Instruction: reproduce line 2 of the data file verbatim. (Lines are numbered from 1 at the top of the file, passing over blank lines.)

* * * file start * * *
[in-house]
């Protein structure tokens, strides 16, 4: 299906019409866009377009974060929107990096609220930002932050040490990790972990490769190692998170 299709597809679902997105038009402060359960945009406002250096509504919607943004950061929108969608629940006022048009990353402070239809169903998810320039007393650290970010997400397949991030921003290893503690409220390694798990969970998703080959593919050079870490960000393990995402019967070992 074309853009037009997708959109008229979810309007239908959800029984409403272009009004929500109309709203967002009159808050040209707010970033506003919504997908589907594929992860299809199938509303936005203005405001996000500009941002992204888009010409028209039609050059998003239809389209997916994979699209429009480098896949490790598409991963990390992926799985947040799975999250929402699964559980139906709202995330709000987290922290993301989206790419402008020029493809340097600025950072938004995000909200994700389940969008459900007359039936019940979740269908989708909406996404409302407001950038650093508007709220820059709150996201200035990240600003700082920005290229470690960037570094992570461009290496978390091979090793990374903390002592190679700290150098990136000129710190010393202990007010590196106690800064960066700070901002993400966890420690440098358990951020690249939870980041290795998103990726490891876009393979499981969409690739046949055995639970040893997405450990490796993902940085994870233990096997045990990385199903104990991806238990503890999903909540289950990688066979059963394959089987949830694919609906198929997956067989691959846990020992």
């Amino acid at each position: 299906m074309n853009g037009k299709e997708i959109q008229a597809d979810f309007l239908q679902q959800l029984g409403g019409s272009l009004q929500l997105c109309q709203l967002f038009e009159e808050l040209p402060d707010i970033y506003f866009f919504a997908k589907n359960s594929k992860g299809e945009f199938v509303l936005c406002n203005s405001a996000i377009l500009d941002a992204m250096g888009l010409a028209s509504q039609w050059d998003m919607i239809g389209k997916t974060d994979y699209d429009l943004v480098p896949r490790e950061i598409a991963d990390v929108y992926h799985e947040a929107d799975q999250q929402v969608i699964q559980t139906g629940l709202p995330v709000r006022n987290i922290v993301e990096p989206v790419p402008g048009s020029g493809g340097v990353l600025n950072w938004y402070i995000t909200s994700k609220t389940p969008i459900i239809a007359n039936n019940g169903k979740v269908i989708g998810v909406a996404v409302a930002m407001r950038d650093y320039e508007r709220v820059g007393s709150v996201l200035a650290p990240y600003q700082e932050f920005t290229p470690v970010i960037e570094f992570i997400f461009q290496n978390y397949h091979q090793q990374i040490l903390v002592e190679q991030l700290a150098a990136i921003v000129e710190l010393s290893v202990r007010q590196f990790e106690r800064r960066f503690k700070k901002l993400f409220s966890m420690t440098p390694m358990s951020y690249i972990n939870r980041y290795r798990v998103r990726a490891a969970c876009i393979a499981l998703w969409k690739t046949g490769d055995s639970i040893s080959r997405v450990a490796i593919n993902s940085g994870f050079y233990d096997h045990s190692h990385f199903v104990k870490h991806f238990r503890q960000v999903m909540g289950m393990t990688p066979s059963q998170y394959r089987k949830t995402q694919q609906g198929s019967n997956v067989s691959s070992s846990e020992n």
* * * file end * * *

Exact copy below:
């Protein structure tokens, strides 16, 4: 299906019409866009377009974060929107990096609220930002932050040490990790972990490769190692998170 299709597809679902997105038009402060359960945009406002250096509504919607943004950061929108969608629940006022048009990353402070239809169903998810320039007393650290970010997400397949991030921003290893503690409220390694798990969970998703080959593919050079870490960000393990995402019967070992 074309853009037009997708959109008229979810309007239908959800029984409403272009009004929500109309709203967002009159808050040209707010970033506003919504997908589907594929992860299809199938509303936005203005405001996000500009941002992204888009010409028209039609050059998003239809389209997916994979699209429009480098896949490790598409991963990390992926799985947040799975999250929402699964559980139906709202995330709000987290922290993301989206790419402008020029493809340097600025950072938004995000909200994700389940969008459900007359039936019940979740269908989708909406996404409302407001950038650093508007709220820059709150996201200035990240600003700082920005290229470690960037570094992570461009290496978390091979090793990374903390002592190679700290150098990136000129710190010393202990007010590196106690800064960066700070901002993400966890420690440098358990951020690249939870980041290795998103990726490891876009393979499981969409690739046949055995639970040893997405450990490796993902940085994870233990096997045990990385199903104990991806238990503890999903909540289950990688066979059963394959089987949830694919609906198929997956067989691959846990020992």